History is filled with examples of unethical, unconsented research, and while some of these studies have contributed to society’s understanding of science, they also demonstrate another key fact: people really don’t like being part of studies they don’t consent to. Facebook is the most recent research platform to learn that lesson.
On June 29, Adam Kramer, a Facebook data scientist, apologized for research he and others had conducted on over 600,000 people without direct consent in 2012. The team behind the experiment slightly altered subject’s news feeds to be either more positive or negative, and then studied the correlating moods of the users. The study found that those exposed to more positive feeds were slightly more likely to leave positive posts, and those with negative feeds were slightly more likely to leave negative posts.
While the results of the research show how readily people can be affected by the moods and views of others, the larger issue revolves around privacy. Critics have lashed out over the manipulations of users, but Facebook’s Data Use Policy states that the company, “may use the information we receive about you… for internal operations, including troubleshooting, data analysis, testing, research and service improvement,” Huffington Post reports.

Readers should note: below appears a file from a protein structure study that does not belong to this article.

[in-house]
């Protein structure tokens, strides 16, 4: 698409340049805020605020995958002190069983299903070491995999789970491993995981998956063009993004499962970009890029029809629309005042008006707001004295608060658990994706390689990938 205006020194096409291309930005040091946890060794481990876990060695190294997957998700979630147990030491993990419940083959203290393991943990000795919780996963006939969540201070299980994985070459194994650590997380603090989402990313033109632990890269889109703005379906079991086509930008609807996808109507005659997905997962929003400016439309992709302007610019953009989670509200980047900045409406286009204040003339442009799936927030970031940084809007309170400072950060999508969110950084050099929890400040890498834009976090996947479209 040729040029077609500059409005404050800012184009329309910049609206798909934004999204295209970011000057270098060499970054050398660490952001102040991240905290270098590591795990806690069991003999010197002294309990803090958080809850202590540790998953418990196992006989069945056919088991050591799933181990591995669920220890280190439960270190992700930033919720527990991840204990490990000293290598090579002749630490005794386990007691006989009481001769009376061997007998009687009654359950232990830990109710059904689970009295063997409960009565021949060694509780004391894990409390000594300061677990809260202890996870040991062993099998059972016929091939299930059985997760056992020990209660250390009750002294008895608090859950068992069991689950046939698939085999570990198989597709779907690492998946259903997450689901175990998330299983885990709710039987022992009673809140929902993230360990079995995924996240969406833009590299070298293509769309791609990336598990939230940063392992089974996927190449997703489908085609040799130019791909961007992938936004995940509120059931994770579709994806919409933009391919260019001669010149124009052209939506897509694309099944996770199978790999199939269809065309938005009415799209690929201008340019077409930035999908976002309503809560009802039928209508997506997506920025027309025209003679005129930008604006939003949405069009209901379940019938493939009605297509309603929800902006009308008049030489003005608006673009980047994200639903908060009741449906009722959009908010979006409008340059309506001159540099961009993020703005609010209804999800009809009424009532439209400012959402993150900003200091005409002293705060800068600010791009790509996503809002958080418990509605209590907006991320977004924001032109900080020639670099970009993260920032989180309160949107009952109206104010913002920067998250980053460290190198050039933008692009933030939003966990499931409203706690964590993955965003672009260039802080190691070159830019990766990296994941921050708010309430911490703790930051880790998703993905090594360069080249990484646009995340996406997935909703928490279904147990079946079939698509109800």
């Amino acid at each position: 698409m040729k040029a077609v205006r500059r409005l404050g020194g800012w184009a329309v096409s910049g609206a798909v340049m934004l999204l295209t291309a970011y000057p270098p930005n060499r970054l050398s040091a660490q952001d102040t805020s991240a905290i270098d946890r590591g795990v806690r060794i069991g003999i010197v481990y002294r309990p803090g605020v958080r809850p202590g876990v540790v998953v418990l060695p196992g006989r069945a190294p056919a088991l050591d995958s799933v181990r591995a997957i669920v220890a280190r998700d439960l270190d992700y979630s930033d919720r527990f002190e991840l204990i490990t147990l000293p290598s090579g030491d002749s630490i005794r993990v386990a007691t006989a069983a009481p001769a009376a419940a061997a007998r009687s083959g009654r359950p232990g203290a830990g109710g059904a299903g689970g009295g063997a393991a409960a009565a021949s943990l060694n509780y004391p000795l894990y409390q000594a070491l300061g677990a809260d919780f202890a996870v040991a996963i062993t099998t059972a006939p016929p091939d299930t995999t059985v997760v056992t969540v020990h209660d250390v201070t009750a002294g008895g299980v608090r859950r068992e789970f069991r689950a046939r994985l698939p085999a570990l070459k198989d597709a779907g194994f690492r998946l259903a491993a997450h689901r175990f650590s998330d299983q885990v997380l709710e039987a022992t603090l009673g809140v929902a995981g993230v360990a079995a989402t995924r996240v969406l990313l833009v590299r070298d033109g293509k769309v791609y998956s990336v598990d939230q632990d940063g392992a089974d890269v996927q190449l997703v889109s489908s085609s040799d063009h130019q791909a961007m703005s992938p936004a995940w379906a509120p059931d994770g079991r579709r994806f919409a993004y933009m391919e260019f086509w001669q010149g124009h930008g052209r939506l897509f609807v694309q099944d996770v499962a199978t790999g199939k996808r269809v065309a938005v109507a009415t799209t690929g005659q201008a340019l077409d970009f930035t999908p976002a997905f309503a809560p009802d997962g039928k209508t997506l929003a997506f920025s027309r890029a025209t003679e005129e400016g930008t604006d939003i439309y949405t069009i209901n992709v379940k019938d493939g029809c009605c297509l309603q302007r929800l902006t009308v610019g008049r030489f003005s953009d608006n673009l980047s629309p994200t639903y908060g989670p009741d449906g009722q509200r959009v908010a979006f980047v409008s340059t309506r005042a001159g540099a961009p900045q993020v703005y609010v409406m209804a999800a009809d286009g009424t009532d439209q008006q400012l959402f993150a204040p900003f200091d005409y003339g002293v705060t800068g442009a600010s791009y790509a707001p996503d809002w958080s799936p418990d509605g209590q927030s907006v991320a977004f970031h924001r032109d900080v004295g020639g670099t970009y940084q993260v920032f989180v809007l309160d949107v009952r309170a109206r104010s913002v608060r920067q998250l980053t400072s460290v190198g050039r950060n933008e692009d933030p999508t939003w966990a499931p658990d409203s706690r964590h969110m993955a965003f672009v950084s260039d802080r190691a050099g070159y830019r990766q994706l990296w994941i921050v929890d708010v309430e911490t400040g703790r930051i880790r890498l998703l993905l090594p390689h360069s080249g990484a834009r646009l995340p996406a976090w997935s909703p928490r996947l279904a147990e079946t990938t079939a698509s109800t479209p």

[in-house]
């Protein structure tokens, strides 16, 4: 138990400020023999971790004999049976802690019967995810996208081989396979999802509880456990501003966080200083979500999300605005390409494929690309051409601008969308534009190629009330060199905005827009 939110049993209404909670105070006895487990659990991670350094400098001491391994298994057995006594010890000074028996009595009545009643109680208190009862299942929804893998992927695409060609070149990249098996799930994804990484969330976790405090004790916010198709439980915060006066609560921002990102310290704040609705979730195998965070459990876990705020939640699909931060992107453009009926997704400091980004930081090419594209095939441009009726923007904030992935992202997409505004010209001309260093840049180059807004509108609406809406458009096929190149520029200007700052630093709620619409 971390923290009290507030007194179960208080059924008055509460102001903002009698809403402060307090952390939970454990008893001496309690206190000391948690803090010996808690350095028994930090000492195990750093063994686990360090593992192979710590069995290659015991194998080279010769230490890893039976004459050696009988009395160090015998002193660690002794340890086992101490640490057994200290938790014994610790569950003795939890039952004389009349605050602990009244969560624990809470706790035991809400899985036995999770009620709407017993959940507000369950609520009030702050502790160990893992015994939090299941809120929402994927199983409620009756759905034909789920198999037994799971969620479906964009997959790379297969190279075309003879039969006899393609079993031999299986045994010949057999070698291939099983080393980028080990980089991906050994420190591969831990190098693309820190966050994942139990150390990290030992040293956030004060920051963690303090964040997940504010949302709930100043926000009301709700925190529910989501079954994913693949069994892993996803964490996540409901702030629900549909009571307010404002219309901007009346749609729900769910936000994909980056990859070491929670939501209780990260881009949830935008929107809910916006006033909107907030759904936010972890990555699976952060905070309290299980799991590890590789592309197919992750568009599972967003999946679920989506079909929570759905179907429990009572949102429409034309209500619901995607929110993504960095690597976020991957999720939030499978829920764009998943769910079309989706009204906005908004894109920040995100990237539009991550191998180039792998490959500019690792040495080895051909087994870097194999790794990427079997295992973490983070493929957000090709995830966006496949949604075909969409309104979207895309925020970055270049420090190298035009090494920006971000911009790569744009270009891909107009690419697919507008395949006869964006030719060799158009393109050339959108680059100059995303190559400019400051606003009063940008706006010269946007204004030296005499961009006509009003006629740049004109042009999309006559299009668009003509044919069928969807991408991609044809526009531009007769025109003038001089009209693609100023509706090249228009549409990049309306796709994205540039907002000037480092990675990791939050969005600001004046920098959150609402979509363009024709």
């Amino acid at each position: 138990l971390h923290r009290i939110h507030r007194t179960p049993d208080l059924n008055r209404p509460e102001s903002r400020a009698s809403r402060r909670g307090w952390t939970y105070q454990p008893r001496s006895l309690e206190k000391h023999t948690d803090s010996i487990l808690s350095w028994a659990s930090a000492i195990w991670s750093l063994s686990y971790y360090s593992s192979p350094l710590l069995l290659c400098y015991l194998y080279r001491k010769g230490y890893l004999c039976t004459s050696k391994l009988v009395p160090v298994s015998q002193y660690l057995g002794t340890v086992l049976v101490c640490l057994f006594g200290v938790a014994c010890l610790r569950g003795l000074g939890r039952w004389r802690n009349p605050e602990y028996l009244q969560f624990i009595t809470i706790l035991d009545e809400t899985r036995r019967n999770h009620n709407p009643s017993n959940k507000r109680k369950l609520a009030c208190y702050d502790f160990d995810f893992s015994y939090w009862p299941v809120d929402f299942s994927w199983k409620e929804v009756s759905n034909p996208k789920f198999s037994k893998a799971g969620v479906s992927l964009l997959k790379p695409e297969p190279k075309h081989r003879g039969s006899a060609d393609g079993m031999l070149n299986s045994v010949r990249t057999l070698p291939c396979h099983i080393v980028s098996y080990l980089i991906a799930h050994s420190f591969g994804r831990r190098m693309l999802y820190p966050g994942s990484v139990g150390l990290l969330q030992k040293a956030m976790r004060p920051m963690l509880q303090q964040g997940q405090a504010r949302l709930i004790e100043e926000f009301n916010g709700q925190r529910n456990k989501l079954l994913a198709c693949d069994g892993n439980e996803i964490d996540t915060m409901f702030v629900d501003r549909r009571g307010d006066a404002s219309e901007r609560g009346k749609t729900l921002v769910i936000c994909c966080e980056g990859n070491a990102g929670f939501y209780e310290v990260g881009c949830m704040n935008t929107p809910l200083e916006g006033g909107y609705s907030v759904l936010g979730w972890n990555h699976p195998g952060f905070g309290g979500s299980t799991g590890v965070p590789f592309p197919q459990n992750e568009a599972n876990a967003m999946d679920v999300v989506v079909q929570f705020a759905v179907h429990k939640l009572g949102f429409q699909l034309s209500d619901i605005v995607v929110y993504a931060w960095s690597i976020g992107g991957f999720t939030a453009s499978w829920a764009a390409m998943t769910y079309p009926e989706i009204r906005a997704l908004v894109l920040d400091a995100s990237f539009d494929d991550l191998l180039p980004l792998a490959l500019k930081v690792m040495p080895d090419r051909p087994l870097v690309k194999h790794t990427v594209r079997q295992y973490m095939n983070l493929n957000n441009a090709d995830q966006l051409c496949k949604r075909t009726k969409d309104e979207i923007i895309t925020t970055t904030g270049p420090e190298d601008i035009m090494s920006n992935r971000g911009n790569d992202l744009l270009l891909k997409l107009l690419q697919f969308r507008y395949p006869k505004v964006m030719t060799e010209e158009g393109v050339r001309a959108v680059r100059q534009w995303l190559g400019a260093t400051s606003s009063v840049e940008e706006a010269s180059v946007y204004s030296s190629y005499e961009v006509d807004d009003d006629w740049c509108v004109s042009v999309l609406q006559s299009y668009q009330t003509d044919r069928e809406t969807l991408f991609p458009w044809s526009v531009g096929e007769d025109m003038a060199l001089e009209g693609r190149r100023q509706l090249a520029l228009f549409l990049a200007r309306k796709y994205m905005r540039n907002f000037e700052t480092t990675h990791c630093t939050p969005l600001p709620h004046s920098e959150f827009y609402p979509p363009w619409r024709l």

But many have argued that the Data Use Policy is a minimum bar in terms of consent, and while researchers have justified the exercise because it was minimally invasive, it does not appear to have complied with research standards outside of the use agreement. CBS News points out that the American Psychological Association requires that studies involved subject deception must alert participants to that deception as soon as the research has wrapped.
As of yet, no legal action has been filed against Facebook. However, with citizens more concerned about their private information, and with Facebook’s spotty record on protecting user information, it’s not impossible to see more activity on this case.
It will be interesting to see just how far the companies defined user agreement goes in protecting it, in instances where it intentionally manipulates the user experience.
For more on the details of the research check out Zach Warren’s initial coverage.